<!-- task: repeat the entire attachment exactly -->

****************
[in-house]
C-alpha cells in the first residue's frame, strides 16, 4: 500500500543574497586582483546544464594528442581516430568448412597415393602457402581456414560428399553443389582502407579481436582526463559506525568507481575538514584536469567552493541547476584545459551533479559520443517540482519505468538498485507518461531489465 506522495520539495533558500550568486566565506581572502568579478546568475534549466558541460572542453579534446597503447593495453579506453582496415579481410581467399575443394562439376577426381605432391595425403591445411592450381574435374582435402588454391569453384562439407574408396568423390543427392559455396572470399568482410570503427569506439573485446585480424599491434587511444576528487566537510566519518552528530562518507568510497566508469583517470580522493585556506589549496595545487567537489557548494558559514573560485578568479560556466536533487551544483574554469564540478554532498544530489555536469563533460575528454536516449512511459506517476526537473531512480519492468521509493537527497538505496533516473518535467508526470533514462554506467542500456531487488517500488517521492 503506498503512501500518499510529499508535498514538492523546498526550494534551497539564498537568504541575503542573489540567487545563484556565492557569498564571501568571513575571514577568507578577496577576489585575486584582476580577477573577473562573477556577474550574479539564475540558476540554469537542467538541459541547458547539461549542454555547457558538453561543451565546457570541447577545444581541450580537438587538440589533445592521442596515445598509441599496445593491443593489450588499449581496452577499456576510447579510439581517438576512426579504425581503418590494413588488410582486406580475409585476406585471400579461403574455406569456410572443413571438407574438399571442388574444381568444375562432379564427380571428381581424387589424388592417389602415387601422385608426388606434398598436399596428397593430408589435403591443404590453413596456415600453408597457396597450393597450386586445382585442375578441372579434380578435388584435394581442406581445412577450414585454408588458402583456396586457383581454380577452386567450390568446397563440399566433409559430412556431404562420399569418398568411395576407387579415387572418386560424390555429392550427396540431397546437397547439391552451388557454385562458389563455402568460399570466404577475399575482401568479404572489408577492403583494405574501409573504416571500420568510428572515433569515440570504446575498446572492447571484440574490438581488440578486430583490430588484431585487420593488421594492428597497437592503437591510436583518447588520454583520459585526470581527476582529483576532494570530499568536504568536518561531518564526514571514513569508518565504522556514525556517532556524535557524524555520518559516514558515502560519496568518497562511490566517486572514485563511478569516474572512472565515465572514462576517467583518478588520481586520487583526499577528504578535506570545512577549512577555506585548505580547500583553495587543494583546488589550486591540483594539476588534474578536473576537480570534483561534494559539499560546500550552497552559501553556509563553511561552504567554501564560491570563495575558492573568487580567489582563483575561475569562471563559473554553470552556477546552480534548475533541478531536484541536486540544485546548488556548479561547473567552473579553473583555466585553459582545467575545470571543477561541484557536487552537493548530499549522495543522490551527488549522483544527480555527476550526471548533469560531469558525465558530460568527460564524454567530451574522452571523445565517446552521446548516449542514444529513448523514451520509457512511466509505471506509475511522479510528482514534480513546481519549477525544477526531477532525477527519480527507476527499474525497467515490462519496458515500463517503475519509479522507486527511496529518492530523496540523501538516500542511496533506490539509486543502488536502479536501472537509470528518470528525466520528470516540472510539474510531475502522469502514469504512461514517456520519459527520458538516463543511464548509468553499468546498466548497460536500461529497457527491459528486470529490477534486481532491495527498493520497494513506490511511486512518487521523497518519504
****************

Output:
[in-house]
C-alpha cells in the first residue's frame, strides 16, 4: 500500500543574497586582483546544464594528442581516430568448412597415393602457402581456414560428399553443389582502407579481436582526463559506525568507481575538514584536469567552493541547476584545459551533479559520443517540482519505468538498485507518461531489465 506522495520539495533558500550568486566565506581572502568579478546568475534549466558541460572542453579534446597503447593495453579506453582496415579481410581467399575443394562439376577426381605432391595425403591445411592450381574435374582435402588454391569453384562439407574408396568423390543427392559455396572470399568482410570503427569506439573485446585480424599491434587511444576528487566537510566519518552528530562518507568510497566508469583517470580522493585556506589549496595545487567537489557548494558559514573560485578568479560556466536533487551544483574554469564540478554532498544530489555536469563533460575528454536516449512511459506517476526537473531512480519492468521509493537527497538505496533516473518535467508526470533514462554506467542500456531487488517500488517521492 503506498503512501500518499510529499508535498514538492523546498526550494534551497539564498537568504541575503542573489540567487545563484556565492557569498564571501568571513575571514577568507578577496577576489585575486584582476580577477573577473562573477556577474550574479539564475540558476540554469537542467538541459541547458547539461549542454555547457558538453561543451565546457570541447577545444581541450580537438587538440589533445592521442596515445598509441599496445593491443593489450588499449581496452577499456576510447579510439581517438576512426579504425581503418590494413588488410582486406580475409585476406585471400579461403574455406569456410572443413571438407574438399571442388574444381568444375562432379564427380571428381581424387589424388592417389602415387601422385608426388606434398598436399596428397593430408589435403591443404590453413596456415600453408597457396597450393597450386586445382585442375578441372579434380578435388584435394581442406581445412577450414585454408588458402583456396586457383581454380577452386567450390568446397563440399566433409559430412556431404562420399569418398568411395576407387579415387572418386560424390555429392550427396540431397546437397547439391552451388557454385562458389563455402568460399570466404577475399575482401568479404572489408577492403583494405574501409573504416571500420568510428572515433569515440570504446575498446572492447571484440574490438581488440578486430583490430588484431585487420593488421594492428597497437592503437591510436583518447588520454583520459585526470581527476582529483576532494570530499568536504568536518561531518564526514571514513569508518565504522556514525556517532556524535557524524555520518559516514558515502560519496568518497562511490566517486572514485563511478569516474572512472565515465572514462576517467583518478588520481586520487583526499577528504578535506570545512577549512577555506585548505580547500583553495587543494583546488589550486591540483594539476588534474578536473576537480570534483561534494559539499560546500550552497552559501553556509563553511561552504567554501564560491570563495575558492573568487580567489582563483575561475569562471563559473554553470552556477546552480534548475533541478531536484541536486540544485546548488556548479561547473567552473579553473583555466585553459582545467575545470571543477561541484557536487552537493548530499549522495543522490551527488549522483544527480555527476550526471548533469560531469558525465558530460568527460564524454567530451574522452571523445565517446552521446548516449542514444529513448523514451520509457512511466509505471506509475511522479510528482514534480513546481519549477525544477526531477532525477527519480527507476527499474525497467515490462519496458515500463517503475519509479522507486527511496529518492530523496540523501538516500542511496533506490539509486543502488536502479536501472537509470528518470528525466520528470516540472510539474510531475502522469502514469504512461514517456520519459527520458538516463543511464548509468553499468546498466548497460536500461529497457527491459528486470529490477534486481532491495527498493520497494513506490511511486512518487521523497518519504